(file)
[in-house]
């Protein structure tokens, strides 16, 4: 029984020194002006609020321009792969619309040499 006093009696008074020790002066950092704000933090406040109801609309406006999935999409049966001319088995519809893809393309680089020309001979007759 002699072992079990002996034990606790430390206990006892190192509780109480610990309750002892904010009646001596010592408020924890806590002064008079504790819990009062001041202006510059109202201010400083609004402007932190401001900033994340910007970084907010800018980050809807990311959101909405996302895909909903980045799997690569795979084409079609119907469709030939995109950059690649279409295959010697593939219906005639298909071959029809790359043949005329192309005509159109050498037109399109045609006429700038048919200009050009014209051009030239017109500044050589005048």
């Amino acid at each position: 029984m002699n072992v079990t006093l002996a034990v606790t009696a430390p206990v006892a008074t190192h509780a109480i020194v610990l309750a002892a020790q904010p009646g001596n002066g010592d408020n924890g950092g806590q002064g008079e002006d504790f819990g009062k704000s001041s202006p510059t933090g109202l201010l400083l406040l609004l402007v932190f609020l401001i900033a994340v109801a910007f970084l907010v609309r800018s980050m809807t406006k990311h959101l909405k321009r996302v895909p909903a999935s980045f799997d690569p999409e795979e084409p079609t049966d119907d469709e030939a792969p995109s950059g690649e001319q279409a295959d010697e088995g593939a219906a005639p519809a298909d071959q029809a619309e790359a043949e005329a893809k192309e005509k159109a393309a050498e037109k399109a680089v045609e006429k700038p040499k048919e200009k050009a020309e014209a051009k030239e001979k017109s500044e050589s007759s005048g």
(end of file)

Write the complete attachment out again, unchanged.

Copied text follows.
[in-house]
């Protein structure tokens, strides 16, 4: 029984020194002006609020321009792969619309040499 006093009696008074020790002066950092704000933090406040109801609309406006999935999409049966001319088995519809893809393309680089020309001979007759 002699072992079990002996034990606790430390206990006892190192509780109480610990309750002892904010009646001596010592408020924890806590002064008079504790819990009062001041202006510059109202201010400083609004402007932190401001900033994340910007970084907010800018980050809807990311959101909405996302895909909903980045799997690569795979084409079609119907469709030939995109950059690649279409295959010697593939219906005639298909071959029809790359043949005329192309005509159109050498037109399109045609006429700038048919200009050009014209051009030239017109500044050589005048």
């Amino acid at each position: 029984m002699n072992v079990t006093l002996a034990v606790t009696a430390p206990v006892a008074t190192h509780a109480i020194v610990l309750a002892a020790q904010p009646g001596n002066g010592d408020n924890g950092g806590q002064g008079e002006d504790f819990g009062k704000s001041s202006p510059t933090g109202l201010l400083l406040l609004l402007v932190f609020l401001i900033a994340v109801a910007f970084l907010v609309r800018s980050m809807t406006k990311h959101l909405k321009r996302v895909p909903a999935s980045f799997d690569p999409e795979e084409p079609t049966d119907d469709e030939a792969p995109s950059g690649e001319q279409a295959d010697e088995g593939a219906a005639p519809a298909d071959q029809a619309e790359a043949e005329a893809k192309e005509k159109a393309a050498e037109k399109a680089v045609e006429k700038p040499k048919e200009k050009a020309e014209a051009k030239e001979k017109s500044e050589s007759s005048g």